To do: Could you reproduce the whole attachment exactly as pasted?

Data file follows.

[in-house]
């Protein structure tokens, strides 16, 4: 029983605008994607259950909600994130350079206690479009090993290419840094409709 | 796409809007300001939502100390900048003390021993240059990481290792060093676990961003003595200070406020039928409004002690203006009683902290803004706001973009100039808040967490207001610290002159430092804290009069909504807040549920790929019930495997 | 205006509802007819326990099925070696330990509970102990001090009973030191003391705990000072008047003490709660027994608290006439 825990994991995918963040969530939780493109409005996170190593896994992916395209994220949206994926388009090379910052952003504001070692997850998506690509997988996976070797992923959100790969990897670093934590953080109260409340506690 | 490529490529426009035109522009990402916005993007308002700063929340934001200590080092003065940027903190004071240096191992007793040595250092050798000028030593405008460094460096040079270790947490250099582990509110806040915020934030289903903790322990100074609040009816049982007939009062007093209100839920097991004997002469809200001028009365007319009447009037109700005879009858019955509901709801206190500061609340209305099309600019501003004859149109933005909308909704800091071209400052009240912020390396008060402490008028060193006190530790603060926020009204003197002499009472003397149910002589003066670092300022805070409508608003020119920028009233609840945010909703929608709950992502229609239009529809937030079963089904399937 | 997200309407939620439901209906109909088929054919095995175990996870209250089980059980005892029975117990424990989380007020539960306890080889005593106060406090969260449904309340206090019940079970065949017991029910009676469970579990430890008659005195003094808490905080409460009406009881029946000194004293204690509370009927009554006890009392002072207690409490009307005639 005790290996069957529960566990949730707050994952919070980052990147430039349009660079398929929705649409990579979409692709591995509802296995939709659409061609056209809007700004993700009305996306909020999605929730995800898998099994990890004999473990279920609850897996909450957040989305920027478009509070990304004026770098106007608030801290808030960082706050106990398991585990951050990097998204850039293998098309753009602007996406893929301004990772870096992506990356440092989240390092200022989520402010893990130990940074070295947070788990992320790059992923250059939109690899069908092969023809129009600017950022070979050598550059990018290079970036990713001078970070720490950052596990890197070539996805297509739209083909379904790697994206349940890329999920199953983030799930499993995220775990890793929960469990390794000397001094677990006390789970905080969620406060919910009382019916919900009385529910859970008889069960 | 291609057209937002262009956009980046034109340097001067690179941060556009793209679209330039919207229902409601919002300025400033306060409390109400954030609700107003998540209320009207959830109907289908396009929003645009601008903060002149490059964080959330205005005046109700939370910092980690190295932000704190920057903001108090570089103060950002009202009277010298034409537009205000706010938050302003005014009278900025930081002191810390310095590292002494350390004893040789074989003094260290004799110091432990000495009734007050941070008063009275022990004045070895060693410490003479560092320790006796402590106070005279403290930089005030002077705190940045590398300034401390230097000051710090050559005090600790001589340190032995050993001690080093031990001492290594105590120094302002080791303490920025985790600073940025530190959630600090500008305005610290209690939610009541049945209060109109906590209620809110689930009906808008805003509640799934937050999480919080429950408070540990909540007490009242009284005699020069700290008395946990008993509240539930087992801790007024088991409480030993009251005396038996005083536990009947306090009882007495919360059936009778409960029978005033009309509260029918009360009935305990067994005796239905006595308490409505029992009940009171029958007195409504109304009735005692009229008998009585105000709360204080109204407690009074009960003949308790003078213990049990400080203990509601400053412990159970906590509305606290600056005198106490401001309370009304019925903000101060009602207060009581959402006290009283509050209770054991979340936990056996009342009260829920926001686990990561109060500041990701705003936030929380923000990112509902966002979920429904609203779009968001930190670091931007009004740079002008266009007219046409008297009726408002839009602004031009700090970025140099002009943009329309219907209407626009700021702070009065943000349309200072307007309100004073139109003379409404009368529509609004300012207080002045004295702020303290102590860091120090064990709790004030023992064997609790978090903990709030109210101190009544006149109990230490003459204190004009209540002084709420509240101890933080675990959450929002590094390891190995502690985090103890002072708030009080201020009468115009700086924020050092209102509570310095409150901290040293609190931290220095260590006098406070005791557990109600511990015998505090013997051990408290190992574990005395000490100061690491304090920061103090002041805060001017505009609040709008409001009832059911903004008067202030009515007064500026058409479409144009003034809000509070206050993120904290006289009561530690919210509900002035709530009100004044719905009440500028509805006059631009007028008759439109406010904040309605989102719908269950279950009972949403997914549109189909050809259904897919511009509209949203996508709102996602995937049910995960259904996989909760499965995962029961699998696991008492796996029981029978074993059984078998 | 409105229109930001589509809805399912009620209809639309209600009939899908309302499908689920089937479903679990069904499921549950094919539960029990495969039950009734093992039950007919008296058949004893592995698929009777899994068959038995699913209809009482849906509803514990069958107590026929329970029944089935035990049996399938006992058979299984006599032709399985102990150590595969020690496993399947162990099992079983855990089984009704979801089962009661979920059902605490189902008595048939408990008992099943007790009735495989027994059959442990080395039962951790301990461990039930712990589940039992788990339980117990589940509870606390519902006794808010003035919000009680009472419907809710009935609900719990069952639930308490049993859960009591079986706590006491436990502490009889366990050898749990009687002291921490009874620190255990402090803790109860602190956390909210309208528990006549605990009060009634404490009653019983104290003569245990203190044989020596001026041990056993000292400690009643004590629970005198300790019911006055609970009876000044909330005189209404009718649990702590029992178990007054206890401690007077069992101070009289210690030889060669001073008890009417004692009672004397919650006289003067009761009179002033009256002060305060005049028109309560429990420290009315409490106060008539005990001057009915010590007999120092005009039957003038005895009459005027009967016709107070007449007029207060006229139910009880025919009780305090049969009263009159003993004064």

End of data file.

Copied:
[in-house]
């Protein structure tokens, strides 16, 4: 029983605008994607259950909600994130350079206690479009090993290419840094409709 | 796409809007300001939502100390900048003390021993240059990481290792060093676990961003003595200070406020039928409004002690203006009683902290803004706001973009100039808040967490207001610290002159430092804290009069909504807040549920790929019930495997 | 205006509802007819326990099925070696330990509970102990001090009973030191003391705990000072008047003490709660027994608290006439 825990994991995918963040969530939780493109409005996170190593896994992916395209994220949206994926388009090379910052952003504001070692997850998506690509997988996976070797992923959100790969990897670093934590953080109260409340506690 | 490529490529426009035109522009990402916005993007308002700063929340934001200590080092003065940027903190004071240096191992007793040595250092050798000028030593405008460094460096040079270790947490250099582990509110806040915020934030289903903790322990100074609040009816049982007939009062007093209100839920097991004997002469809200001028009365007319009447009037109700005879009858019955509901709801206190500061609340209305099309600019501003004859149109933005909308909704800091071209400052009240912020390396008060402490008028060193006190530790603060926020009204003197002499009472003397149910002589003066670092300022805070409508608003020119920028009233609840945010909703929608709950992502229609239009529809937030079963089904399937 | 997200309407939620439901209906109909088929054919095995175990996870209250089980059980005892029975117990424990989380007020539960306890080889005593106060406090969260449904309340206090019940079970065949017991029910009676469970579990430890008659005195003094808490905080409460009406009881029946000194004293204690509370009927009554006890009392002072207690409490009307005639 005790290996069957529960566990949730707050994952919070980052990147430039349009660079398929929705649409990579979409692709591995509802296995939709659409061609056209809007700004993700009305996306909020999605929730995800898998099994990890004999473990279920609850897996909450957040989305920027478009509070990304004026770098106007608030801290808030960082706050106990398991585990951050990097998204850039293998098309753009602007996406893929301004990772870096992506990356440092989240390092200022989520402010893990130990940074070295947070788990992320790059992923250059939109690899069908092969023809129009600017950022070979050598550059990018290079970036990713001078970070720490950052596990890197070539996805297509739209083909379904790697994206349940890329999920199953983030799930499993995220775990890793929960469990390794000397001094677990006390789970905080969620406060919910009382019916919900009385529910859970008889069960 | 291609057209937002262009956009980046034109340097001067690179941060556009793209679209330039919207229902409601919002300025400033306060409390109400954030609700107003998540209320009207959830109907289908396009929003645009601008903060002149490059964080959330205005005046109700939370910092980690190295932000704190920057903001108090570089103060950002009202009277010298034409537009205000706010938050302003005014009278900025930081002191810390310095590292002494350390004893040789074989003094260290004799110091432990000495009734007050941070008063009275022990004045070895060693410490003479560092320790006796402590106070005279403290930089005030002077705190940045590398300034401390230097000051710090050559005090600790001589340190032995050993001690080093031990001492290594105590120094302002080791303490920025985790600073940025530190959630600090500008305005610290209690939610009541049945209060109109906590209620809110689930009906808008805003509640799934937050999480919080429950408070540990909540007490009242009284005699020069700290008395946990008993509240539930087992801790007024088991409480030993009251005396038996005083536990009947306090009882007495919360059936009778409960029978005033009309509260029918009360009935305990067994005796239905006595308490409505029992009940009171029958007195409504109304009735005692009229008998009585105000709360204080109204407690009074009960003949308790003078213990049990400080203990509601400053412990159970906590509305606290600056005198106490401001309370009304019925903000101060009602207060009581959402006290009283509050209770054991979340936990056996009342009260829920926001686990990561109060500041990701705003936030929380923000990112509902966002979920429904609203779009968001930190670091931007009004740079002008266009007219046409008297009726408002839009602004031009700090970025140099002009943009329309219907209407626009700021702070009065943000349309200072307007309100004073139109003379409404009368529509609004300012207080002045004295702020303290102590860091120090064990709790004030023992064997609790978090903990709030109210101190009544006149109990230490003459204190004009209540002084709420509240101890933080675990959450929002590094390891190995502690985090103890002072708030009080201020009468115009700086924020050092209102509570310095409150901290040293609190931290220095260590006098406070005791557990109600511990015998505090013997051990408290190992574990005395000490100061690491304090920061103090002041805060001017505009609040709008409001009832059911903004008067202030009515007064500026058409479409144009003034809000509070206050993120904290006289009561530690919210509900002035709530009100004044719905009440500028509805006059631009007028008759439109406010904040309605989102719908269950279950009972949403997914549109189909050809259904897919511009509209949203996508709102996602995937049910995960259904996989909760499965995962029961699998696991008492796996029981029978074993059984078998 | 409105229109930001589509809805399912009620209809639309209600009939899908309302499908689920089937479903679990069904499921549950094919539960029990495969039950009734093992039950007919008296058949004893592995698929009777899994068959038995699913209809009482849906509803514990069958107590026929329970029944089935035990049996399938006992058979299984006599032709399985102990150590595969020690496993399947162990099992079983855990089984009704979801089962009661979920059902605490189902008595048939408990008992099943007790009735495989027994059959442990080395039962951790301990461990039930712990589940039992788990339980117990589940509870606390519902006794808010003035919000009680009472419907809710009935609900719990069952639930308490049993859960009591079986706590006491436990502490009889366990050898749990009687002291921490009874620190255990402090803790109860602190956390909210309208528990006549605990009060009634404490009653019983104290003569245990203190044989020596001026041990056993000292400690009643004590629970005198300790019911006055609970009876000044909330005189209404009718649990702590029992178990007054206890401690007077069992101070009289210690030889060669001073008890009417004692009672004397919650006289003067009761009179002033009256002060305060005049028109309560429990420290009315409490106060008539005990001057009915010590007999120092005009039957003038005895009459005027009967016709107070007449007029207060006229139910009880025919009780305090049969009263009159003993004064």